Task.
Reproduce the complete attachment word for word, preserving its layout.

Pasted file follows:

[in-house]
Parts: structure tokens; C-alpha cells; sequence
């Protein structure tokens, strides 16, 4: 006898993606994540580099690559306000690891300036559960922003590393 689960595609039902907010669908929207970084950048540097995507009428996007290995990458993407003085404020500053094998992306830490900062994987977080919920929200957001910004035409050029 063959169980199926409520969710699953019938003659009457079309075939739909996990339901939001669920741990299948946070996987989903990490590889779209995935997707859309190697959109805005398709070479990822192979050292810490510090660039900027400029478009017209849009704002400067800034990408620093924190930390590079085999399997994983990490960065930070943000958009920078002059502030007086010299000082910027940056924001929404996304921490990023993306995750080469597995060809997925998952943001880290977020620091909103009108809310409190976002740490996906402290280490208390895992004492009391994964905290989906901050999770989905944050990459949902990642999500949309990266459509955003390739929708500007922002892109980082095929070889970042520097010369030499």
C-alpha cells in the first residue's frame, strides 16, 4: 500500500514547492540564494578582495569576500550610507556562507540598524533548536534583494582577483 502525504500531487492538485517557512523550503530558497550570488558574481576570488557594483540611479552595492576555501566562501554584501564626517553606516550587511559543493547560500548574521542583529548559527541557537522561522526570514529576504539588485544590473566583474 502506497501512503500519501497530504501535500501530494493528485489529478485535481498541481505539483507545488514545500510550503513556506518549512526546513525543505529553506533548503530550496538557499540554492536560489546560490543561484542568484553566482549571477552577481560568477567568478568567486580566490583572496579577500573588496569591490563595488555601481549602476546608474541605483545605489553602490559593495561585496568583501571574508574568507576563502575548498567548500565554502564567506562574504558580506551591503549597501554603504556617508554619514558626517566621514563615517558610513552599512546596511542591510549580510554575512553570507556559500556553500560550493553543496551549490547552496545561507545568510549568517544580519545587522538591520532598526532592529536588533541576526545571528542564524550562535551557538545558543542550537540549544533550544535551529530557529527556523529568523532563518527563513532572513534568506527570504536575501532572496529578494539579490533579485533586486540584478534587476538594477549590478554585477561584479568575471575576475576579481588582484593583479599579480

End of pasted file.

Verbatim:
[in-house]
Parts: structure tokens; C-alpha cells; sequence
């Protein structure tokens, strides 16, 4: 006898993606994540580099690559306000690891300036559960922003590393 689960595609039902907010669908929207970084950048540097995507009428996007290995990458993407003085404020500053094998992306830490900062994987977080919920929200957001910004035409050029 063959169980199926409520969710699953019938003659009457079309075939739909996990339901939001669920741990299948946070996987989903990490590889779209995935997707859309190697959109805005398709070479990822192979050292810490510090660039900027400029478009017209849009704002400067800034990408620093924190930390590079085999399997994983990490960065930070943000958009920078002059502030007086010299000082910027940056924001929404996304921490990023993306995750080469597995060809997925998952943001880290977020620091909103009108809310409190976002740490996906402290280490208390895992004492009391994964905290989906901050999770989905944050990459949902990642999500949309990266459509955003390739929708500007922002892109980082095929070889970042520097010369030499």
C-alpha cells in the first residue's frame, strides 16, 4: 500500500514547492540564494578582495569576500550610507556562507540598524533548536534583494582577483 502525504500531487492538485517557512523550503530558497550570488558574481576570488557594483540611479552595492576555501566562501554584501564626517553606516550587511559543493547560500548574521542583529548559527541557537522561522526570514529576504539588485544590473566583474 502506497501512503500519501497530504501535500501530494493528485489529478485535481498541481505539483507545488514545500510550503513556506518549512526546513525543505529553506533548503530550496538557499540554492536560489546560490543561484542568484553566482549571477552577481560568477567568478568567486580566490583572496579577500573588496569591490563595488555601481549602476546608474541605483545605489553602490559593495561585496568583501571574508574568507576563502575548498567548500565554502564567506562574504558580506551591503549597501554603504556617508554619514558626517566621514563615517558610513552599512546596511542591510549580510554575512553570507556559500556553500560550493553543496551549490547552496545561507545568510549568517544580519545587522538591520532598526532592529536588533541576526545571528542564524550562535551557538545558543542550537540549544533550544535551529530557529527556523529568523532563518527563513532572513534568506527570504536575501532572496529578494539579490533579485533586486540584478534587476538594477549590478554585477561584479568575471575576475576579481588582484593583479599579480